Please use this identifier to cite or link to this item: doi:10.22028/D291-37466
Title: Spring waters as an indicator of nitrate and pesticide pollution of rural watercourses from nonpoint sources: results of repeated monitoring campaigns since the early 2000s in the low mountain landscape of Saarland, Germany
Author(s): Weber, Gero
Kubiniok, Jochen
Language: English
Title: Environmental Sciences Europe
Volume: 34
Publisher/Platform: Springer Nature
Year of Publication: 2022
Free key words: Nitrates
Nonpoint-source inputs
Intensive agriculture
DDC notations: 570 Life sciences, biology
Publikation type: Journal Article
Abstract: Background: Spring waters, which are fed mainly by near-surface groundwater, provide a comprehensive picture of emissions of nitrate and other pollutants caused by the type and intensity of land use in the topographic catchment area. One aim of this study was to develop a model for predicting the contribution of nonpoint-source inputs to the nitrate load of small- and medium-sized watercourses based on the type of agricultural use in the catchment areas. Methods: Fifty-five springs in the German Land Saarland and the adjacent Rhineland-Palatinate were monitored for pollutants during three monitoring periods of at least 12 months between 2000 and 2019. The catchment areas are representative of the natural regions in the study area and are outside the influence of settlements and other developments. In addition to nitrate and other physicochemical parameters, 25 agriculturally impacted springs were screened for pesticides and their metabolites. Results: Since the first measurements were taken in 2000, the vast majority of agriculturally impacted springs have consistently exhibited high nitrate concentrations of between 20 and 40 mg/L NO3−. Springs not influenced by agriculture contained an average of 3.6 mg/L nitrate. The extreme values observed in the early 2000s decreased to the limit value of 50 mg/L, but most of the springs with moderate levels exhibited an increase to approximately 30 mg/L. The number of pesticidal agents detected in the spring waters demonstrated a clear correlation with the watershed’s amount of arable land and the nitrate content detected. Moreover, we found a highly significant correlation between nitrate content and the share of cropland in the catchment area. From this, we derived a regression model that could be used to quantify the share of nitrate pollution attributable to nonpoint-source inputs for larger catchments in the region under investigation. Conclusion: Nitrate discharged from farmland has not decreased since the European Water Framework Directive (EU WFD) entered into force. At the historically extremely heavily polluted sites, measures have been implemented that have led to compliance with the limit value of the Nitrate Directive. However, below this limit, nitrate levels have increased significantly almost everywhere in the last two decades. We therefore recommend introducing stricter requirements for official water pollution control, such as the marine ecological target value.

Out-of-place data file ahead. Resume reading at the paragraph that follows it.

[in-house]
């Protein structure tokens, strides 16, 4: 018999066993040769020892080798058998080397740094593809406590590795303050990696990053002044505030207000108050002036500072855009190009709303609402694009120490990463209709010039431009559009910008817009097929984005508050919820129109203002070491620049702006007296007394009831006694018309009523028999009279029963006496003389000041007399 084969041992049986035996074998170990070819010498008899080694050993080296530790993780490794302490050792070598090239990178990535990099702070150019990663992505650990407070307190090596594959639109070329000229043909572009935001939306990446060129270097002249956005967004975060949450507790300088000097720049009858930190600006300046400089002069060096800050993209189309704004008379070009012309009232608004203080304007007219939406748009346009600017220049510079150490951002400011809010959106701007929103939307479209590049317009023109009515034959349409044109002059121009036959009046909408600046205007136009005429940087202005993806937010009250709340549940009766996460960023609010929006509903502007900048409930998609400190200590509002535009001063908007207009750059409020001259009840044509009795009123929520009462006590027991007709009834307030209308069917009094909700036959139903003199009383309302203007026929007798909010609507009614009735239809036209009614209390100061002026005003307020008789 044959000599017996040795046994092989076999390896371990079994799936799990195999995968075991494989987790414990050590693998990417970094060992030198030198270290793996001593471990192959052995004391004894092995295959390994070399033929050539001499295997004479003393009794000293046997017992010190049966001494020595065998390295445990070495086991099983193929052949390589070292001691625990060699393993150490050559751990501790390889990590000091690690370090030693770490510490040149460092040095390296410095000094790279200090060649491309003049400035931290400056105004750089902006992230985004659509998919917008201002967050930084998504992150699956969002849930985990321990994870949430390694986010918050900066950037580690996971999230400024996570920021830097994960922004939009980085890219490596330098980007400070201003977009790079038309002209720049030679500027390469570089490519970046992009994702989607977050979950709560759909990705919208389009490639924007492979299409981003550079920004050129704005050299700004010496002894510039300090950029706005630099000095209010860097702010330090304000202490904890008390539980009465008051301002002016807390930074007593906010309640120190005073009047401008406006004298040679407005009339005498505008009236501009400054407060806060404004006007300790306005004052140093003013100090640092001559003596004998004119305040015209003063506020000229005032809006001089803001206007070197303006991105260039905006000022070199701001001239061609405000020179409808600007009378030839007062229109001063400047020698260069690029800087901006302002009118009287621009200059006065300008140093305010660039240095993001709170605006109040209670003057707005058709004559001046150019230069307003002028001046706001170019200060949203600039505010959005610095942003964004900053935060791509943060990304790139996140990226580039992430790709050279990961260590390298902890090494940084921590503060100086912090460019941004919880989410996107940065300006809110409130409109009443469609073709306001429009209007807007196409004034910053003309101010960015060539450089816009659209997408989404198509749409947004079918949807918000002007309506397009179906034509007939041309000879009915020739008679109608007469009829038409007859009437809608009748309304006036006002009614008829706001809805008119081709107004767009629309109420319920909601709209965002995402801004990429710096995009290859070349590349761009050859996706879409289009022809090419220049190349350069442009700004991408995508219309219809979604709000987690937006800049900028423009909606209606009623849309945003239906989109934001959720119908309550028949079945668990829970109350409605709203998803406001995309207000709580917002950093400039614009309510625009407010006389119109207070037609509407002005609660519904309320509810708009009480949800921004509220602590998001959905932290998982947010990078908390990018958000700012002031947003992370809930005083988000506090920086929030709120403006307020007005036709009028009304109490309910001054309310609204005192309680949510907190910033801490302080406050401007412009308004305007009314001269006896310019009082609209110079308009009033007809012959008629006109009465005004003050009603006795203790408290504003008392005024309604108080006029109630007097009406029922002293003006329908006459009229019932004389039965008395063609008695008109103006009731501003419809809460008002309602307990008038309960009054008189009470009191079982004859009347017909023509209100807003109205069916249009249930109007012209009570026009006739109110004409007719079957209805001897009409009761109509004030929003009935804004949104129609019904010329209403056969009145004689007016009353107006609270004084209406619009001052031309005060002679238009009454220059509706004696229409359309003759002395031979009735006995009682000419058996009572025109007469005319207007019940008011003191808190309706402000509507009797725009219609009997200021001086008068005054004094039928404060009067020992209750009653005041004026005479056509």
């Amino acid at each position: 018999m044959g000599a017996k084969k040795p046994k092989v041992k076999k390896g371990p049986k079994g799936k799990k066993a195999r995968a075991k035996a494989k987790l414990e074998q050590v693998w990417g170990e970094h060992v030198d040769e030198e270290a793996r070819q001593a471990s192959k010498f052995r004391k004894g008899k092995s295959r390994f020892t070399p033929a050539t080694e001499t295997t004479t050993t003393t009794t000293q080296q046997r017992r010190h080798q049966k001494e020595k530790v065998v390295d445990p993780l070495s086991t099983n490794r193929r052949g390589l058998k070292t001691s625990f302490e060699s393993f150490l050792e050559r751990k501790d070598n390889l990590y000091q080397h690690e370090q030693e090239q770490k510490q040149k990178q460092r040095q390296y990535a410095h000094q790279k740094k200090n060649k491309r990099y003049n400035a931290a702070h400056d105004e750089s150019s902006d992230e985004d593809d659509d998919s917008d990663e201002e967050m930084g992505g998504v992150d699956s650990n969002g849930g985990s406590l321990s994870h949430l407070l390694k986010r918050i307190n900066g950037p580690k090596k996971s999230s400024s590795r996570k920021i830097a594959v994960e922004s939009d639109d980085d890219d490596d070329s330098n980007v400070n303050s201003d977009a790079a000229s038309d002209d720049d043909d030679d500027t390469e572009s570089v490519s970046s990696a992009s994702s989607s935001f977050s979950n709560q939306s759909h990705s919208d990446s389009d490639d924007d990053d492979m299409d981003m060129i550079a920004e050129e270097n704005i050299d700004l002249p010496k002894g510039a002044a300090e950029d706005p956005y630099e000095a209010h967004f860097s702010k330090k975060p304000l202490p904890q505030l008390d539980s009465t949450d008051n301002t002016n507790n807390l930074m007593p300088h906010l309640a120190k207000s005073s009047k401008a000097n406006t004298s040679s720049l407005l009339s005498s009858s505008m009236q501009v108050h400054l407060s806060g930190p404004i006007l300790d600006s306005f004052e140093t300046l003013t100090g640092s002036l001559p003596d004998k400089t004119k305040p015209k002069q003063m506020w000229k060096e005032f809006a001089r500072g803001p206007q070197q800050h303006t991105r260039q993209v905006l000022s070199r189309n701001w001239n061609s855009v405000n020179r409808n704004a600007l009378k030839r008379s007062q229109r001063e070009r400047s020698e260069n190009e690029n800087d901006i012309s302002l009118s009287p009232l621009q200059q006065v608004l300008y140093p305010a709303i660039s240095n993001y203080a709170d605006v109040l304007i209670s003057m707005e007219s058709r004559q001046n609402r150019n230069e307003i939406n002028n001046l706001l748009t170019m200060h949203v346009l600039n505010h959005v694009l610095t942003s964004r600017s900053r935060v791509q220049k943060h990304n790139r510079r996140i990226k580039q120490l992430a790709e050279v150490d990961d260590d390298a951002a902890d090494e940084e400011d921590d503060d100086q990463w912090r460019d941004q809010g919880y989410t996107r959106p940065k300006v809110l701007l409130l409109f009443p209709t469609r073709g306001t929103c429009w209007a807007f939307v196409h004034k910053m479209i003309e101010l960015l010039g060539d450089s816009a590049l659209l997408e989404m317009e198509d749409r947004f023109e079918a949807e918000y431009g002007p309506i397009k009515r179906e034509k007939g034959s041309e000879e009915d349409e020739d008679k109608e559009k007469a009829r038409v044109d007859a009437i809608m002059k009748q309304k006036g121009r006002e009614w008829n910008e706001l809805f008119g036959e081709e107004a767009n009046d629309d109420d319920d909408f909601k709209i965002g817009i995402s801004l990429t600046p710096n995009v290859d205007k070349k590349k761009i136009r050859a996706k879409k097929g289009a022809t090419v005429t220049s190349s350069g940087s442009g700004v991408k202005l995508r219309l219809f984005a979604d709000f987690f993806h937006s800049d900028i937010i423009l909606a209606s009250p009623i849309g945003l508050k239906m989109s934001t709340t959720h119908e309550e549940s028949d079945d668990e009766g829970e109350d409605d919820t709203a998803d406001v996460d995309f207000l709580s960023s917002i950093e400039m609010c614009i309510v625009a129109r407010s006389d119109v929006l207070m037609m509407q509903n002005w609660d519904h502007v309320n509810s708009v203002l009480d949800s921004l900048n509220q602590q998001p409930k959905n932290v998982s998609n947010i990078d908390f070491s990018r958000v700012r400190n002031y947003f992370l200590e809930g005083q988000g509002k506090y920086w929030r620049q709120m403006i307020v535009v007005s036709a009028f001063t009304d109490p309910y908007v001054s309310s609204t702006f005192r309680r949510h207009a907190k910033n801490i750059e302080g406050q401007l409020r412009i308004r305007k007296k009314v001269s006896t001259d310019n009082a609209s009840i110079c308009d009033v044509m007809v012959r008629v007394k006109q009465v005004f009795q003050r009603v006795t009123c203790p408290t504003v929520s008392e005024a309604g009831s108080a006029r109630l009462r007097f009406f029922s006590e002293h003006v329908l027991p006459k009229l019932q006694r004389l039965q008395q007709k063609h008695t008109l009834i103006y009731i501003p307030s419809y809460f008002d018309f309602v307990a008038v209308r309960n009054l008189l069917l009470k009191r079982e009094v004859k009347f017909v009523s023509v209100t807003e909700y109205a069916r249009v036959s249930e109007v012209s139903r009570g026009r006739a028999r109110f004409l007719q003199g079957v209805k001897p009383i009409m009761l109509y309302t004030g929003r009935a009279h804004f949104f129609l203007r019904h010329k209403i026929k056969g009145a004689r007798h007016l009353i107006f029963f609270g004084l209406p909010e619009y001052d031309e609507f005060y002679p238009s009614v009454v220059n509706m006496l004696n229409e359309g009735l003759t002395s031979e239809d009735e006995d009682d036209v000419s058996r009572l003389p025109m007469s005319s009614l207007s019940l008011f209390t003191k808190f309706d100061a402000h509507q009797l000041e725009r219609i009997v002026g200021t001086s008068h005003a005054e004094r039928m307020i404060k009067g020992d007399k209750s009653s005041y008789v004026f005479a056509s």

DOI of the first publication: 10.1186/s12302-022-00632-0
URL of the first publication:
Link to this record: urn:nbn:de:bsz:291--ds-374666
ISSN: 2190-4707
Date of registration: 30-Sep-2022
Faculty: HW - Fakultät für Empirische Humanwissenschaften und Wirtschaftswissenschaft
Department: HW - Geographie
Professorship: HW - Prof. Dr. Jochen Kubiniok
Collections:SciDok - Der Wissenschaftsserver der Universität des Saarlandes

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